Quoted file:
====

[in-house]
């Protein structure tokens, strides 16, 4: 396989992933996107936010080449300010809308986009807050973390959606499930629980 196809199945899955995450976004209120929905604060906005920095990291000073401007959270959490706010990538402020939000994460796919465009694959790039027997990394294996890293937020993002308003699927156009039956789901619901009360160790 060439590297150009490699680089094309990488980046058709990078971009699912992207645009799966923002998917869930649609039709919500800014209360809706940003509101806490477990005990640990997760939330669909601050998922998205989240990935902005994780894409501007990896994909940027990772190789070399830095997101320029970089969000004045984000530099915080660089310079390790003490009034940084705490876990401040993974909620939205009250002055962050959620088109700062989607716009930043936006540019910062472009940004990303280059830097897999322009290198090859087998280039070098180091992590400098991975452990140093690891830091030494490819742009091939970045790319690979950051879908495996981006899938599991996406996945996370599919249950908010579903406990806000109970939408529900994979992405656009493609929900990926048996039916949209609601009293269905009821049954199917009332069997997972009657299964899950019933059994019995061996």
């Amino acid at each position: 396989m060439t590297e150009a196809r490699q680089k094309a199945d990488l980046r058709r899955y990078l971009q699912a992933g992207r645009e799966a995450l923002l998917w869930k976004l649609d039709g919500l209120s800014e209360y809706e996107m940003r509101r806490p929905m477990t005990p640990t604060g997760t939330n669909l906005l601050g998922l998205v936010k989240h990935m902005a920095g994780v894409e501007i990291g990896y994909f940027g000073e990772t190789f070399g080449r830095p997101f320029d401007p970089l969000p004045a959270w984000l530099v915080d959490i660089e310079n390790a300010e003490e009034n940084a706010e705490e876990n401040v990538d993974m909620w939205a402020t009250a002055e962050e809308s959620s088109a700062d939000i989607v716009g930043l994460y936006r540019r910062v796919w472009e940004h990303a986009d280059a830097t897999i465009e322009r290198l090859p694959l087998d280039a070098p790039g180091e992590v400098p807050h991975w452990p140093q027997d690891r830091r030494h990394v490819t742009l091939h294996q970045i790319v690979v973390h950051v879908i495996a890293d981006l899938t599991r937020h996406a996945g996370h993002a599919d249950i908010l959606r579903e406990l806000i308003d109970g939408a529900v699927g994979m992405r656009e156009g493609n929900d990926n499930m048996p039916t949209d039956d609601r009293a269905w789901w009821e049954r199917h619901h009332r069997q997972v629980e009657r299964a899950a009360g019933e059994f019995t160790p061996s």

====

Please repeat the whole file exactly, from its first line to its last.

[in-house]
């Protein structure tokens, strides 16, 4: 396989992933996107936010080449300010809308986009807050973390959606499930629980 196809199945899955995450976004209120929905604060906005920095990291000073401007959270959490706010990538402020939000994460796919465009694959790039027997990394294996890293937020993002308003699927156009039956789901619901009360160790 060439590297150009490699680089094309990488980046058709990078971009699912992207645009799966923002998917869930649609039709919500800014209360809706940003509101806490477990005990640990997760939330669909601050998922998205989240990935902005994780894409501007990896994909940027990772190789070399830095997101320029970089969000004045984000530099915080660089310079390790003490009034940084705490876990401040993974909620939205009250002055962050959620088109700062989607716009930043936006540019910062472009940004990303280059830097897999322009290198090859087998280039070098180091992590400098991975452990140093690891830091030494490819742009091939970045790319690979950051879908495996981006899938599991996406996945996370599919249950908010579903406990806000109970939408529900994979992405656009493609929900990926048996039916949209609601009293269905009821049954199917009332069997997972009657299964899950019933059994019995061996």
């Amino acid at each position: 396989m060439t590297e150009a196809r490699q680089k094309a199945d990488l980046r058709r899955y990078l971009q699912a992933g992207r645009e799966a995450l923002l998917w869930k976004l649609d039709g919500l209120s800014e209360y809706e996107m940003r509101r806490p929905m477990t005990p640990t604060g997760t939330n669909l906005l601050g998922l998205v936010k989240h990935m902005a920095g994780v894409e501007i990291g990896y994909f940027g000073e990772t190789f070399g080449r830095p997101f320029d401007p970089l969000p004045a959270w984000l530099v915080d959490i660089e310079n390790a300010e003490e009034n940084a706010e705490e876990n401040v990538d993974m909620w939205a402020t009250a002055e962050e809308s959620s088109a700062d939000i989607v716009g930043l994460y936006r540019r910062v796919w472009e940004h990303a986009d280059a830097t897999i465009e322009r290198l090859p694959l087998d280039a070098p790039g180091e992590v400098p807050h991975w452990p140093q027997d690891r830091r030494h990394v490819t742009l091939h294996q970045i790319v690979v973390h950051v879908i495996a890293d981006l899938t599991r937020h996406a996945g996370h993002a599919d249950i908010l959606r579903e406990l806000i308003d109970g939408a529900v699927g994979m992405r656009e156009g493609n929900d990926n499930m048996p039916t949209d039956d609601r009293a269905w789901w009821e049954r199917h619901h009332r069997q997972v629980e009657r299964a899950a009360g019933e059994f019995t160790p061996s």